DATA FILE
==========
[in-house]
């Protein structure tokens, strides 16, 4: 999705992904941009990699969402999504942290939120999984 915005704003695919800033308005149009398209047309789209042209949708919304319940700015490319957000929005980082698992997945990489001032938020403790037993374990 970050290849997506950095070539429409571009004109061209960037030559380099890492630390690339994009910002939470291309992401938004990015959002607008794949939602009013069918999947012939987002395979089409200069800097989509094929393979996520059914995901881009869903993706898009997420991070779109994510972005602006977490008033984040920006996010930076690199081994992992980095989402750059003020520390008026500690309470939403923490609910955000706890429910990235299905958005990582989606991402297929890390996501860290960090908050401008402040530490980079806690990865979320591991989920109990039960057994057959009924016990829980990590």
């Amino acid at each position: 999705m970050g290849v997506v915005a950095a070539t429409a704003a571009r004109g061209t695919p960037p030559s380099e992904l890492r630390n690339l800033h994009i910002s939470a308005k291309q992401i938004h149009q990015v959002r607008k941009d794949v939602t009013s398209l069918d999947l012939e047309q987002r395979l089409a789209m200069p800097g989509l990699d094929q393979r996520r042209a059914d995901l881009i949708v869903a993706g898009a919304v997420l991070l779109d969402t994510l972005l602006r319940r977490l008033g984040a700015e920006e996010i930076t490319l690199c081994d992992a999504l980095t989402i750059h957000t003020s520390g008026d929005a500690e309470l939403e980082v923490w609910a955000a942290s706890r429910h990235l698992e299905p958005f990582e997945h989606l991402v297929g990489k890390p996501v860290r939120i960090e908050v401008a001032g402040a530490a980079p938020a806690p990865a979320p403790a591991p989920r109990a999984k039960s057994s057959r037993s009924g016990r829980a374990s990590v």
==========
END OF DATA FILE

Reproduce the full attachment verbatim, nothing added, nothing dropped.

[in-house]
């Protein structure tokens, strides 16, 4: 999705992904941009990699969402999504942290939120999984 915005704003695919800033308005149009398209047309789209042209949708919304319940700015490319957000929005980082698992997945990489001032938020403790037993374990 970050290849997506950095070539429409571009004109061209960037030559380099890492630390690339994009910002939470291309992401938004990015959002607008794949939602009013069918999947012939987002395979089409200069800097989509094929393979996520059914995901881009869903993706898009997420991070779109994510972005602006977490008033984040920006996010930076690199081994992992980095989402750059003020520390008026500690309470939403923490609910955000706890429910990235299905958005990582989606991402297929890390996501860290960090908050401008402040530490980079806690990865979320591991989920109990039960057994057959009924016990829980990590």
């Amino acid at each position: 999705m970050g290849v997506v915005a950095a070539t429409a704003a571009r004109g061209t695919p960037p030559s380099e992904l890492r630390n690339l800033h994009i910002s939470a308005k291309q992401i938004h149009q990015v959002r607008k941009d794949v939602t009013s398209l069918d999947l012939e047309q987002r395979l089409a789209m200069p800097g989509l990699d094929q393979r996520r042209a059914d995901l881009i949708v869903a993706g898009a919304v997420l991070l779109d969402t994510l972005l602006r319940r977490l008033g984040a700015e920006e996010i930076t490319l690199c081994d992992a999504l980095t989402i750059h957000t003020s520390g008026d929005a500690e309470l939403e980082v923490w609910a955000a942290s706890r429910h990235l698992e299905p958005f990582e997945h989606l991402v297929g990489k890390p996501v860290r939120i960090e908050v401008a001032g402040a530490a980079p938020a806690p990865a979320p403790a591991p989920r109990a999984k039960s057994s057959r037993s009924g016990r829980a374990s990590v």